Indian migrant workers in Gulf countries are returning home without months of salary owed to them -Rejimon Kuttappan

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published Published on Sep 19, 2020   modified Modified on Sep 21, 2020

-The Hindu

Wage theft — non-payment for overtime, denying workers their last pay check after he or she leaves a job, not paying for all of the hours worked, not paying minimum wages — is a trend that often goes unreported

Haneesh Kumar P.B., an Indian migrant supervisor in an automobile company in Oman, was told to resign on April 30, along with some 400 colleagues. In all, the company asked around 1,400 workers to resign in phases, citing as reason the COVID-19-induced economic crisis.

Haneesh, who was among the first to go, refused to sign the ‘voluntary’ resignation form and insisted on being terminated so that he could get the attendant benefits. As per his contract, if the company terminated him, it would have to give him either a 30-day notice period or a 30-day salary.

As the company couldn’t serve him the 30-day notice period, he was eligible to a month’s basic salary, around $570. But he was not only not paid this amount, he was forced to work until May 11, for which the company did not pay him either. Even more shocking, he didn’t get the $181 food allowance for the 35 days either, which he was assured of when he was terminated.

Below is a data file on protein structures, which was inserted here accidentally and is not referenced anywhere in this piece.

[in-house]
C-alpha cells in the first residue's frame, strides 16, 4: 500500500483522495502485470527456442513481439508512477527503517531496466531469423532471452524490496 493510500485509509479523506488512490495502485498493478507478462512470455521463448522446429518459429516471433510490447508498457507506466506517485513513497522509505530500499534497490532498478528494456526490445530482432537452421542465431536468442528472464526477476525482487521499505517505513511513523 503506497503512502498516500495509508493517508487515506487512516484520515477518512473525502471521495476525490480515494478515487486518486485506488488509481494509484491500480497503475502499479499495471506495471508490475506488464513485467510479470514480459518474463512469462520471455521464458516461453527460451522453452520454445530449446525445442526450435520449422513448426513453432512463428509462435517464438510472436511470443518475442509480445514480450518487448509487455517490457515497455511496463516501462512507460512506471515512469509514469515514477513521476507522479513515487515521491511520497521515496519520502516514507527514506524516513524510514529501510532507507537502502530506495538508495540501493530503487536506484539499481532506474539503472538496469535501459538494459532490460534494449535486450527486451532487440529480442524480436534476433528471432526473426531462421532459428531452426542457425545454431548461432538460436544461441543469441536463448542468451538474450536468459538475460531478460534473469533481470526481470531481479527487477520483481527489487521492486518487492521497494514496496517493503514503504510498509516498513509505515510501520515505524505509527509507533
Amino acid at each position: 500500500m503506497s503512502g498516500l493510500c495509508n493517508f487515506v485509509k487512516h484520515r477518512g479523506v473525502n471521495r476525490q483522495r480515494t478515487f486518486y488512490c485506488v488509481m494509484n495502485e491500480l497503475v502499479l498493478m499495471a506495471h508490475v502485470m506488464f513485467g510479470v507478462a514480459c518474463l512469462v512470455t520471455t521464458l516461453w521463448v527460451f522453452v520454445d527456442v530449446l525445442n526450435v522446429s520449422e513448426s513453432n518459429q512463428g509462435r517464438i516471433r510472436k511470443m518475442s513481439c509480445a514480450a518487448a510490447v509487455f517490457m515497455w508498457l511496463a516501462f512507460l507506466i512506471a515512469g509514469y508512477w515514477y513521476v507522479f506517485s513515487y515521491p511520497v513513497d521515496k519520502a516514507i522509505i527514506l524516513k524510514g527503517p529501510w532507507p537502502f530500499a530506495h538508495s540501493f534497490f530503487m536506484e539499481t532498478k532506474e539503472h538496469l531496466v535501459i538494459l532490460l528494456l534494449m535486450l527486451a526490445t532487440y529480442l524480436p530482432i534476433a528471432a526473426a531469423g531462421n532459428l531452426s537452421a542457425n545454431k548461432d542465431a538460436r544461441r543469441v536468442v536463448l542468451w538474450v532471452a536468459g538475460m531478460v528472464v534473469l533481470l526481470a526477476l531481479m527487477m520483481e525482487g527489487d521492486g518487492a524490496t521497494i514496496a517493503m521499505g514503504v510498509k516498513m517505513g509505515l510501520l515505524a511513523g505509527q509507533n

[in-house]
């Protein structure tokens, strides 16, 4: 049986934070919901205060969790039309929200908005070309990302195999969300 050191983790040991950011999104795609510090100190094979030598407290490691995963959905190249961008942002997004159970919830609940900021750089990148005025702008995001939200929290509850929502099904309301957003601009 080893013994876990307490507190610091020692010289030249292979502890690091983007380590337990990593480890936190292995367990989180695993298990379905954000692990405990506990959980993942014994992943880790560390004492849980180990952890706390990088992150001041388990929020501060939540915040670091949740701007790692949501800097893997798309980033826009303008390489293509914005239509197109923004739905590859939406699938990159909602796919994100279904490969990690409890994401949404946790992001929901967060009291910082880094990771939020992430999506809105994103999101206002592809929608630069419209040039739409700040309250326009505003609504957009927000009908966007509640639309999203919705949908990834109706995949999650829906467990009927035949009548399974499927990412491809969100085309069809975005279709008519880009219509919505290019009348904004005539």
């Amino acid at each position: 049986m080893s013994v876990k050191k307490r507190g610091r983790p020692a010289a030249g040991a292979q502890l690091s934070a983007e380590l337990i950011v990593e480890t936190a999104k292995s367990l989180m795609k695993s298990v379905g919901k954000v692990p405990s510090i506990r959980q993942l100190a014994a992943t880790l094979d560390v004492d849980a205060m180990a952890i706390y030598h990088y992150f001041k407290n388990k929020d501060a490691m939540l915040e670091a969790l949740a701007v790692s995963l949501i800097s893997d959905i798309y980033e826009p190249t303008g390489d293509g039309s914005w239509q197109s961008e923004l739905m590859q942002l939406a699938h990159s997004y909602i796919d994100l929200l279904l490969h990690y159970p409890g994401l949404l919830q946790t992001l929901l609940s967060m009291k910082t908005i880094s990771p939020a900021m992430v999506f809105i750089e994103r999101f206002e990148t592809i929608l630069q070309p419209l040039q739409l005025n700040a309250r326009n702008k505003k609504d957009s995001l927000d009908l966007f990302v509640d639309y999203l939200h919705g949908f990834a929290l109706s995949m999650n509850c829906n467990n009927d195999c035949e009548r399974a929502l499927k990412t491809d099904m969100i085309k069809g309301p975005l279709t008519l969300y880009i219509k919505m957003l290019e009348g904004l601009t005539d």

In all, Haneesh was denied $960 of dues by the company. In other words, he was a victim of wage theft, a trend that often goes unreported and unnoticed.

Wage theft is the non-payment for overtime; denying workers their last pay check after he or she leaves a job; not paying for all of the hours worked; not paying minimum wages; not paying a worker at all; and not adhering to the terms of the contract.

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The Hindu, 19 September, 2020, https://www.thehindu.com/society/indian-migrant-workers-in-gulf-countries-are-returning-home-without-months-of-salary-owed-to-them/article32639165.ece?homepage=true


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